I have recently made my first contribution to a major (?) open source project.
I had a need to handle GIF files in Python, and I noticed some time ago that they were not compressed very well. The library was originally written by Fredrik Lundh starting in the late 1990s. Fredrik is a brilliant programmer (also created the ElementTree system for handling XML in Python, among other projects). But when he created PIL, GIFs were under a bit of a cloud.
The GIF file format (Graphics Image Format) was created by Compuserve in 1987 and updated in 1989. Though now over 30 years old, it is still widely used on the World Wide Web. It is especially popular for animated images. The GIF format uses the Lempel-Ziv-Welch (LZW) algorithm to encode the image pixel data, usually saving considerable space over what would be used by the raw pixel data. The use of LZW is specified in Appendix F of the GIF specification (and Appendix C of the earlier 1987 specification).
It happened that Sperry Corp. (later named Unisys) held U.S. Patent 4,558,302 on the LZW algorithm. You can read on the Web all about the ensuing confusion caused by Unisys’s ever-shifting stance on enforcing the patent against software that handled GIF files. Compuserve claimed it was unaware of the patent when LZW was incorporated in the GIF spec. Suffice it to say that it caused enough FUD to lead to GIF writing being abandoned by some image software. (It is widely believed that the patent only covered LZW encoding, not decoding.)
I have no inside information about this, but my guess is that this patent hassle did lead Fredrik Lundh to avoid using LZW encoding in the PIL GIF routines. It is possible to encode the pixel data in a way that does not use LZW encoding but will be correctly decoded by the LZW decoding algorithm. The comments in the code seem to indicate that he originally wrote the pixel data using essentially no encoding, which can be done by writing each 8-bit pixel byte in a 9-bit field. This actually expands the file size. He later (February 1999) devised a clever way to get a sort of run-length-encoding-like encoding that does achieve some compression on most image files, but falls considerably short of what LZW encoding would accomplish.
The LZW patents all expired in July 2004, so GIF-writing programs have been free to use the LZW algorithm unencumbered since then.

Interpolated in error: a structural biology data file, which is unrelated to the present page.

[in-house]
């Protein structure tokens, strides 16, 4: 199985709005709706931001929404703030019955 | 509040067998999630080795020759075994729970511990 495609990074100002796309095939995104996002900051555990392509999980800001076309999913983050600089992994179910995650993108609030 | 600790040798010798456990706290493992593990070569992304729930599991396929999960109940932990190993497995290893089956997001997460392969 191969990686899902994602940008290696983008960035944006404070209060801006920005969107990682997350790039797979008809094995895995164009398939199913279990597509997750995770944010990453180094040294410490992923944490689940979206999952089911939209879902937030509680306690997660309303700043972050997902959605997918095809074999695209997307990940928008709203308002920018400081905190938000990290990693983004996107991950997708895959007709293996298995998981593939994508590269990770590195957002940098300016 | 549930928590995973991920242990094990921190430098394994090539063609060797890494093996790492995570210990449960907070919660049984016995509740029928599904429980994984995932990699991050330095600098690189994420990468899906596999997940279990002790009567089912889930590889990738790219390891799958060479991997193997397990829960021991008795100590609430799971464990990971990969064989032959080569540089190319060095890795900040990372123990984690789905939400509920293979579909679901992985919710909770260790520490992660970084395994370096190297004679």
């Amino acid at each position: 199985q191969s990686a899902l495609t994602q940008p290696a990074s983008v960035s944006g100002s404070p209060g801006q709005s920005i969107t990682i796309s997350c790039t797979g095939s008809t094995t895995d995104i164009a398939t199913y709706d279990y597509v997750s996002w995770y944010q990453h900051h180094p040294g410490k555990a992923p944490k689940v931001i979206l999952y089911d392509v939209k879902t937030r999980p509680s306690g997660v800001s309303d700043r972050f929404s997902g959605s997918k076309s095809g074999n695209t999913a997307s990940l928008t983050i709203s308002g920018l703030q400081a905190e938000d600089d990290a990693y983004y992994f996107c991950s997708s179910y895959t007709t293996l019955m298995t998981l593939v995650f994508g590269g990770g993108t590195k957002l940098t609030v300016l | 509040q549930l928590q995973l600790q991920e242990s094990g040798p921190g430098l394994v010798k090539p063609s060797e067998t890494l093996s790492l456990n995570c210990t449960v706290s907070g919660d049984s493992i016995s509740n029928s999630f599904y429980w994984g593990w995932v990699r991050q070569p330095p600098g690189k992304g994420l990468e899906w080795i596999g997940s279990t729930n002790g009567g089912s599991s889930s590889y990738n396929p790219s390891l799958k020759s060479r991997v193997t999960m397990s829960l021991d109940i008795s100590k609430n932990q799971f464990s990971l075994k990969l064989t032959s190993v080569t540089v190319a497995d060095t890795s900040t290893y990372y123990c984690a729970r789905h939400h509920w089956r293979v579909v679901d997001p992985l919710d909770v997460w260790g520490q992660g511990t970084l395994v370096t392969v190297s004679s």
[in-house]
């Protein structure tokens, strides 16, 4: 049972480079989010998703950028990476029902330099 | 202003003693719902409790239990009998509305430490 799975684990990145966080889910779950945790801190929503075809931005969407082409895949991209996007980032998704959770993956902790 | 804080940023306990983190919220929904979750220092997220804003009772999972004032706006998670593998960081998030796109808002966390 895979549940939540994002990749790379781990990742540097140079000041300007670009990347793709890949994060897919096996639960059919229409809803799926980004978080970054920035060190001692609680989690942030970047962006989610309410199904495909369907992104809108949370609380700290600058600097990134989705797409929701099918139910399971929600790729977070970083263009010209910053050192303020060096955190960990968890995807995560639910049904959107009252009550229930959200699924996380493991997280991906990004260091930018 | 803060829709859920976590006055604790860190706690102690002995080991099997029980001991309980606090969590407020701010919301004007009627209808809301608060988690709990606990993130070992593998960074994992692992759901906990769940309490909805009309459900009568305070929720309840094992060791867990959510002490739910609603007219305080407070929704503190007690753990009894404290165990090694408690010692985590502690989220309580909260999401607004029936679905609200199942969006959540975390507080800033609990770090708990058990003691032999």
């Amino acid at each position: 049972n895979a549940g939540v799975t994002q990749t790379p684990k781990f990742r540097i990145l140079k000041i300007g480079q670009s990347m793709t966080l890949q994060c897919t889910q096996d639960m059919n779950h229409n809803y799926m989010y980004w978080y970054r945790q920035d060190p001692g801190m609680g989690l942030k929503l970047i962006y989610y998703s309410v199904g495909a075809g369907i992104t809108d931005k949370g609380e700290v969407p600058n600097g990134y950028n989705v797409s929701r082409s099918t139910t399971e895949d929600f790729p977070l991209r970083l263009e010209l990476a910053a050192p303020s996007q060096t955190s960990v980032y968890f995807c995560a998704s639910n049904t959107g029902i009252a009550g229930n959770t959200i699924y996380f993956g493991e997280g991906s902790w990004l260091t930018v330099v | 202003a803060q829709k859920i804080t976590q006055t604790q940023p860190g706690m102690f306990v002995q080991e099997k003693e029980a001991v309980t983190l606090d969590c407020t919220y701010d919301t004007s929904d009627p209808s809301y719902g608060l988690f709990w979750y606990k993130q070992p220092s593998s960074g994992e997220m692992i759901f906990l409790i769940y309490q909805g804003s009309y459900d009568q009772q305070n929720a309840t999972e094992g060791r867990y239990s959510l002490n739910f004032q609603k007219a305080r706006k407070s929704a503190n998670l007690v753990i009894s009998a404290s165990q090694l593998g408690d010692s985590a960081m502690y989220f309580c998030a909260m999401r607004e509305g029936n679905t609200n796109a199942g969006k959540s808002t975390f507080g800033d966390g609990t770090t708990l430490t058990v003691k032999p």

More than 16 years later, why was Pillow still not using LZW encoding for GIF files? I have no answer for that. But last summer I had a need to write GIF files from Python and found Pillow unsatisfactory because of the needlessly large files it was writing. So I dragged out a LZW demo encoder and decoder I wrote some years ago and started hacking. You can find the results in https://github.com/raygard/giflzw/ and some documentation at https://raygard.github.io/giflzw/.
I worked some more on this code and incorporated it into Pillow’s
GifEncode.c module. This involved adding my encoder to
GifEncode.c and also reworking the rest of the code that accepts unencoded pixel bytes and uses the encoder to emit the encoded bytes in a fashion that is transparent to the caller. Aside from some changes to the
Gif.h header, no other changes were needed to the Pillow source code.
I am pleased that my pull request was accepted with only a few slight tweaks asked of me by the Pillow maintainers. They don’t know me at all, so I’m gratified that they have some faith in my code. I tested it really well and have pored over every line looking for possible flaws, but it’s hard to be sure that it’s truly correct. I have my fingers crossed that no one ever does find a defect in it.
So is this the end of the Pillow / PIL / GIF story? Not for me. There are still a lot of problems with the way Pillow handles animated GIF files. I am hoping to help remedy that, but I think it will require a major overhaul of the
Also, Pillow currently writes all GIF files with 8-bit pixel data fields, as would be necessary if the palettes (color tables) are the maximum size of 256 entries. But GIF files can have as few as two colors (e.g. monochrome black and white image files), and the GIF color tables can have 2, 4, 8, 16, 32, 64, 128, or 256 entries. This means the unencoded pixel fields can be from one to eight bits in length. My encoder is ready to go for that. Some changes will be needed elsewhere in Pillow to accommodate that, but it will result in some GIFs being quite a bit smaller than they are with the current code. I intend to look into what it will take to do this.